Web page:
Types of Coaching
Which coaching type are you? I suppose at the simplest level it breaks into 4 types. There is life coaching, executive coaching, business coaching and sports coaching. We will leave mentoring out for the moment which could cut across all of these. I put sports coaching last as our focus is on delivering coaching as a business. That’s not to say that sports coaches don’t run businesses of course. The majority of coaching today relates to individual or group needs personally or professionally. That’s a pretty broad spectrum which can seem daunting to a new and indeed practicing coach.
If we set aside the ‘Socratic method’ and fast forward to more recent times then many credit the methods of Tim Gallwey, the Harvard tennis coach, as the basis for modern coaching. He set out his thoughts in his book, The Inner Game. Mental strength or perhaps resilience and limiting beliefs are the challenge. Overcome these and the coachee achieves that elusive breakthrough. It’s easy to see that performance will improve with practice and support. So, really the theory seems to fit each of the types above. What happens in practice though?
The Tools of the Trade
The how is the tools and coaching is no different to any other profession. Any professional needs to learn how to approach their chosen field and can choose any number of study routes. Take a lawyer for example. How many different specialties are there within the legal arena? There’s commercial, criminal and family law to name but a few. You won’t find many lawyers practicing across fields. Coaching is similar in that a good coach will be aware of many specialties or approaches but practice only a few.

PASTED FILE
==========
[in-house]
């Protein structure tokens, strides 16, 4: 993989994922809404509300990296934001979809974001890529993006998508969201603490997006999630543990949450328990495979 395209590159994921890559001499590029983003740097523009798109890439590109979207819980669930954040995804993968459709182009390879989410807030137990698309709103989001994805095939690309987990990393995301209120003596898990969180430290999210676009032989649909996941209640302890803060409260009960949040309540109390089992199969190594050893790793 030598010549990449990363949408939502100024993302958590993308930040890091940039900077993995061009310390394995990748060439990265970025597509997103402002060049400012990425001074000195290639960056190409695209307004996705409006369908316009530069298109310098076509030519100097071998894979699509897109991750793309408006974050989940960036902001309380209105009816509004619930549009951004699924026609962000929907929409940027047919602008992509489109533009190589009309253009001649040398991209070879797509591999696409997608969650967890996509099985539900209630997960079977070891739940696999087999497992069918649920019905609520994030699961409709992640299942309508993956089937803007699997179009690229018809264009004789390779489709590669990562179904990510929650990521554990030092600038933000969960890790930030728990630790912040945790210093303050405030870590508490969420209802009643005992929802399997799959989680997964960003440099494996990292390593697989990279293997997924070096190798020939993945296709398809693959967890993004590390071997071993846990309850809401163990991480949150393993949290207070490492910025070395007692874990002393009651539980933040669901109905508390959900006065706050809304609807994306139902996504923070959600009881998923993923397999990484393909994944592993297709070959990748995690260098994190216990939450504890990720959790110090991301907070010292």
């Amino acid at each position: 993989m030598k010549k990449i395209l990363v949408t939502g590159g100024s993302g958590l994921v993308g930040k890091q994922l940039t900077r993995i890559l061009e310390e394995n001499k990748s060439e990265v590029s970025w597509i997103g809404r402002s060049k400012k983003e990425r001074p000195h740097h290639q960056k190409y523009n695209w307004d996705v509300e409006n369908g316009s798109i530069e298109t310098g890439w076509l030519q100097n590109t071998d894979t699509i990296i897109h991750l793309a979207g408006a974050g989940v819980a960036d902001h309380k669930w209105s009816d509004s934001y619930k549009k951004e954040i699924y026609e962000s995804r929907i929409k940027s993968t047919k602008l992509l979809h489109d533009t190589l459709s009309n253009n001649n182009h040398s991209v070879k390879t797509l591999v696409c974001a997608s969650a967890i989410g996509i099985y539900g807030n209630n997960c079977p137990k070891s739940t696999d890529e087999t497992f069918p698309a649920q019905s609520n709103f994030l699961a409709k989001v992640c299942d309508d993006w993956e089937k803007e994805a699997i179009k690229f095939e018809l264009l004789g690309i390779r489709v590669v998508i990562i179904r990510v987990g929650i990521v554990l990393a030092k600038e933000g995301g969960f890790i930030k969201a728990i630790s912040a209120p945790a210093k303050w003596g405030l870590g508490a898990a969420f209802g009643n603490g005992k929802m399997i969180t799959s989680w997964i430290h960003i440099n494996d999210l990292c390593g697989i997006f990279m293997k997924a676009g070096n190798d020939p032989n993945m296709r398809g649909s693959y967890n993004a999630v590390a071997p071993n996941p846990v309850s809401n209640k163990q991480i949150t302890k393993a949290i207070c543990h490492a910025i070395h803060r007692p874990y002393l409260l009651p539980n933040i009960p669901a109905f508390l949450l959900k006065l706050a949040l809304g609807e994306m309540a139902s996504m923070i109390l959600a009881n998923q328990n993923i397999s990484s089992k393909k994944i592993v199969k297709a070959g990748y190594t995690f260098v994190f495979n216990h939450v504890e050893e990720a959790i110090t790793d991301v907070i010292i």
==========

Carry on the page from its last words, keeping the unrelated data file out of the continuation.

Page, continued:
There are any number of coaching approaches although general consensus puts it at around fifteen. From goal based or instructional coaching to transpersonal coaching. These divide further into specialisms ranging from sex addiction coaching to CEO peer group coaching to spiritual awakening. I suggest the approaches differ, therefore so do the tools. Did you make a conscious choice of what type of coach you would train to be? So as the phrase goes did you choose your weapons! Picking your ideal client type and choosing a coaching approach you are keen on is a good start. Just remember it’s you that chooses the tools, not the client. When was the last time a client asked you for “existential coaching because I want to be happier”. It up to the coach to care about the approach, not the client.
We started that way and over the years our knowledge grew as we learned more approaches. You can’t do it all at once. At The Coaching Revolution we know because we took it one step at a time working with a great mentor. In fact we still do.